York owes its existence to rivers Ouse and Foss. The island they created made York an ideal defensive site and the River Ouse has remained an important trading highway. Now the rivers are no longer for defence and trade has dwindled away, but much pleasure can still be had sightseeing. Guided River Trips that last approximately one hour and sail regularly throughout the day, from 10.30am, from city centre landings at King's Staith and Lendal Bridge. Boats have open sun-decks and comfortable lounges with panoramic windows to ensure a good view of the riverside landmarks in the city and countryside. The captain will tell the stories of York past and present. There is also a bar on board for those who would like to enjoy a cup of tea or something a little stronger. Tickets are available on boarding the boat at King's Staith or Lendal Bridge Landing.

The York Dungeon
A scary adventure through York's darker past certainly not for the faint hearted. Man's inhumanity to his fellow men over the last 2,000 years is illustrated in a succession of grisly tableaux. The visitor is taken on a spine-tingling tour around plague ravaged streets of 14th century York, meets the ghostly roman legionnaires who march silently through the wall of a cellar and follows Dick Turpin on his way to the gallows.

York City Art Gallery
Occupying one side of Exhibition Square is the city's premier gallery, housing more than 600 paintings from lustrous Italian altarpieces to the northern millscapes of Lowry. There are also a number of works by York born William Etty, whose statue stands outside. The museum runs temporary programmes next to its permanent exhibition. Entrance is free to everyone.

The World Tour of York
This entertaining tour not only covers the development of the city through its 2000 years of existence, it also enables the visitor to understand the York of the 21st century. Lasting approximately two hours, you can experience the incredible variety of history, heritage, culture, shopping, eating & drinking and entertainment that York has to offer. It enables the visitor to carefully plan the rest of their stay in the city and thereby enhance their experience. Tours leave St Helens Square at 11am and 2pm every Saturday. ADVANCE BOOKING IS ESSENTIAL.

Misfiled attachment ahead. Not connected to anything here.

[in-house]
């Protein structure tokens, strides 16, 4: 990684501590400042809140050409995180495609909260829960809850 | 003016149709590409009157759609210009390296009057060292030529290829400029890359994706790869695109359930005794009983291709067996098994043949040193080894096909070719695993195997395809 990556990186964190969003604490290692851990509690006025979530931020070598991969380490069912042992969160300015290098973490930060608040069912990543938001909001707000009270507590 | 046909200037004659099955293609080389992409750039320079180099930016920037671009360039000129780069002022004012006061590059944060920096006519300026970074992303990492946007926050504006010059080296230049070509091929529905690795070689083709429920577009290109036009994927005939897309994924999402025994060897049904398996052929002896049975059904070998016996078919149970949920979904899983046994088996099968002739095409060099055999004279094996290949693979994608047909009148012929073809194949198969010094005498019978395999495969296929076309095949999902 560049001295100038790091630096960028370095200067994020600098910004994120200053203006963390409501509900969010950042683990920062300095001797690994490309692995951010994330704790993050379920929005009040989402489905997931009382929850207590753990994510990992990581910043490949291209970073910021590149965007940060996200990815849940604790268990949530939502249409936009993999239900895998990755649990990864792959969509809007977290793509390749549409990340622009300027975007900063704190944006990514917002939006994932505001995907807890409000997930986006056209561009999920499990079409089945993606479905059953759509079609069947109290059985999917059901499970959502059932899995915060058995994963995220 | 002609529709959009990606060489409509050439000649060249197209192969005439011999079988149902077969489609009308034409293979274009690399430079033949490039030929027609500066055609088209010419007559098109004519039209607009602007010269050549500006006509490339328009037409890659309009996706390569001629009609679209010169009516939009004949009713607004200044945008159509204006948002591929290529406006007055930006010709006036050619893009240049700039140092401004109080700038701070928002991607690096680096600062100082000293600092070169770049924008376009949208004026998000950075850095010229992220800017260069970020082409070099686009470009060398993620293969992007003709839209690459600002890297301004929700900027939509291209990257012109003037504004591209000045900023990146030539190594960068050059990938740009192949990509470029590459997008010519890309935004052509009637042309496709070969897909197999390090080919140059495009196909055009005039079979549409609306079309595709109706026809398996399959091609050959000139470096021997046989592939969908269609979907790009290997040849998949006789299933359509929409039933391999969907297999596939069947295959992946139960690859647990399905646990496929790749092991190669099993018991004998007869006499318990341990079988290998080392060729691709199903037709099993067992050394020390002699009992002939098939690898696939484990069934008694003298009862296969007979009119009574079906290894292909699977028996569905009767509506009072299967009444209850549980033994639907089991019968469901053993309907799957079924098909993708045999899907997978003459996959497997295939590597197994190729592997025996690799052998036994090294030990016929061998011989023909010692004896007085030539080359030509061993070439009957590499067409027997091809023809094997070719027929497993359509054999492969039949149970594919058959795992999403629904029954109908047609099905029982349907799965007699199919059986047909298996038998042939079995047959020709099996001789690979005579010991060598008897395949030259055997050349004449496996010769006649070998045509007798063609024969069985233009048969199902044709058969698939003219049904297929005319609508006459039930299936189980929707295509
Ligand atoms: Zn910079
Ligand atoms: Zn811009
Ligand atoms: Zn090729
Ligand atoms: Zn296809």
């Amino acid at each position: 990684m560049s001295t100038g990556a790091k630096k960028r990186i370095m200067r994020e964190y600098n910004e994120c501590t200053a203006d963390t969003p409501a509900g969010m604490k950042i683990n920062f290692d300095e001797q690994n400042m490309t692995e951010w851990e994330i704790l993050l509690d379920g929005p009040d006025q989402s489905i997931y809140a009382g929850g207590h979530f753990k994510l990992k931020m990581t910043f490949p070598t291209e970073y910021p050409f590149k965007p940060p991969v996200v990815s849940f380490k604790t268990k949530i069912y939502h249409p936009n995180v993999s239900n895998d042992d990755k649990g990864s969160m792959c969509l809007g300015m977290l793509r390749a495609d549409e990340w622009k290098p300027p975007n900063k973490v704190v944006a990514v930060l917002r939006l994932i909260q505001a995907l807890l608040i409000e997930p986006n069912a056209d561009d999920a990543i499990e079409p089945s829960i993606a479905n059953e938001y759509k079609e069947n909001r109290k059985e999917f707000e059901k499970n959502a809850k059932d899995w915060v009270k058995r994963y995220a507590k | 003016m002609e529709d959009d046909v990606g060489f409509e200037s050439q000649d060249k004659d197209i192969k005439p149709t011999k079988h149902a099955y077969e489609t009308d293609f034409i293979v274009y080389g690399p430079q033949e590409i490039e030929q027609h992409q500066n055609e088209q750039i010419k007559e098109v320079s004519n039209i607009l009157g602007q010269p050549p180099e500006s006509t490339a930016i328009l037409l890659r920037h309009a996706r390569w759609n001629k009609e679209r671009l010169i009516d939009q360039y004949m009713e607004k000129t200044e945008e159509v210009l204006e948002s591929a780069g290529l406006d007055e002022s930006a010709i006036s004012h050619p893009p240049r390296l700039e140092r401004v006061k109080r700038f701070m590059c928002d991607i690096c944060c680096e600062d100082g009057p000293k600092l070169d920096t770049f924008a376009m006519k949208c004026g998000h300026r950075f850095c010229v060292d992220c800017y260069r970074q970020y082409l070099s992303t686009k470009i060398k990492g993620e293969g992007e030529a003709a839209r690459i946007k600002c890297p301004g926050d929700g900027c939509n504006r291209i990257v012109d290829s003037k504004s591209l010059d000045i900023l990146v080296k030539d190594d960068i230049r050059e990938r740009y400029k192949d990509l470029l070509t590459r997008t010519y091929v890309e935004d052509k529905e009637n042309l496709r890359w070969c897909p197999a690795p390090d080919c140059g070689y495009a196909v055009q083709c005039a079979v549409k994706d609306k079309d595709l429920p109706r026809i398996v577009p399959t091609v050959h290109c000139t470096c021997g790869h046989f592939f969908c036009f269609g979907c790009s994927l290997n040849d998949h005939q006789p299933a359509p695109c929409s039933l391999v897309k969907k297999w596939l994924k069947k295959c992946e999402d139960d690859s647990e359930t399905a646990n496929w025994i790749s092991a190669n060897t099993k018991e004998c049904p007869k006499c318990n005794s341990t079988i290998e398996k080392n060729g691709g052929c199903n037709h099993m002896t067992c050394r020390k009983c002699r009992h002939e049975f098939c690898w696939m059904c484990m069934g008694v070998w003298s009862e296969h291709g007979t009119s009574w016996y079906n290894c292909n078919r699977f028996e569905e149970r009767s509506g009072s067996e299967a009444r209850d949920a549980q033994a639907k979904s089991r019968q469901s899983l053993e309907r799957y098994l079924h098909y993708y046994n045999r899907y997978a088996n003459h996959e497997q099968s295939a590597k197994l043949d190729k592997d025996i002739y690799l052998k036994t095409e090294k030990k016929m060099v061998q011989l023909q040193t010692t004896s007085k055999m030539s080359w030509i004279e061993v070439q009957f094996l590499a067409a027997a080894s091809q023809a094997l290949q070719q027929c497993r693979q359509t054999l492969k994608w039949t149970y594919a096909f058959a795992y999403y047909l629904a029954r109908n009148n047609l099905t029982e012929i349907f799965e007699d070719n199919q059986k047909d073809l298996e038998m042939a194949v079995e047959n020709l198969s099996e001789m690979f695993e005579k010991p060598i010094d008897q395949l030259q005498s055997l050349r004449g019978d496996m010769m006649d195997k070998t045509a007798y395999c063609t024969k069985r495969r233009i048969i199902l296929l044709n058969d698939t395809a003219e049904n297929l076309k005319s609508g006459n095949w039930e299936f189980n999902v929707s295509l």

Ghost Walks
York has more ghosts than any other European city and lots of gory stories to go with them. Every night of the week there are guided walks around the city in search of the supernatural and the unexplained. One of the many York pubs said to be haunted – and one of the oldest – is the Black Swan in Peasholme Green. Various ghost tours start at 7.30pm/8.00pm, no need to book in advance.

The Shambles
The Shambles is one of the best-preserved medieval shopping streets in Europe. Although none of the original shop-fronts have survived from medieval times, some properties still have exterior wooden shelves, reminders of when cuts of meat were served from the open windows. The street was made narrow by design to keep the meat out of direct sunlight. But you can readily imagine The Shambles thronged with people and awash with offal and discarded bones. The outbreaks of the plague that periodically erupted in the city may be blamed on such unsanitary practices. It is easy to picture the noisy, chaotic jumble the street once was. Today the beautiful old buildings have been restored and now house cheerful cafes and quirky boutiques.


OUT OF TOWN

Castle Howard
Castle Howard is a spectacular eighteenth-century palace, which has been home to the Howard family for 300 years. The construction of this magnificent palace took more than 100 years and spanned the lifetime of three Earls and numerous architects and craftsmen. As the house was built and decorated, the grounds were filled with lakes, temples, monuments and a grand mausoleum. Indoors, furniture, paintings, sculptures and a host of other treasures were assembled by successive generations after their tours of the Continent. Castle Howard is today still home to the Howard family.


Yorkshire Air Museum
This fascinating museum is authentically based on a World War Two Bomber Command Station. The unique displays include the original Control Tower, Air Gunners' Collection, Barnes Wallis' 'bouncing bomb' and a superb new Airborne Forces Display. The expanding collection of historical aircraft depicts aviation from its earliest days through to the World War Two. Items on display also include uniforms, logbooks, photographs and many other rare artefacts from WWI & WWII.

There are numerous attractions surrounding the city of York for the visitor to explore, including Beningbrough Hall & Gardens, Fountains Abbey & Studley Royal Estate, Harewood House (near Leeds), North Yorkshire Moors Railway (Pickering), The Royal Armouries (Leeds), and the World of James Herriot (Thirsk).

York Designer Outlet
Those who would like to pick up a designer bargain should pay a visit to the York Designer Outlet. The outlet, which is known as the "designer destination of the north" has a wealth of quality labels and top names, all under the one roof. It has over 120 stores including Gap Outlet, Marks & Spencer Outlet, Coast, Karen Millen, Armani Collections, Paul Smith, Reebok, Calvin Klein Jeans, Burberry, and The Professional Cookware Company. With wide selection of food outlets and cafes, an award winning safety- approved children's play area and over 2,700 free car parking spaces and various activities and events taking place, the outlet is a perfect location for a family day out.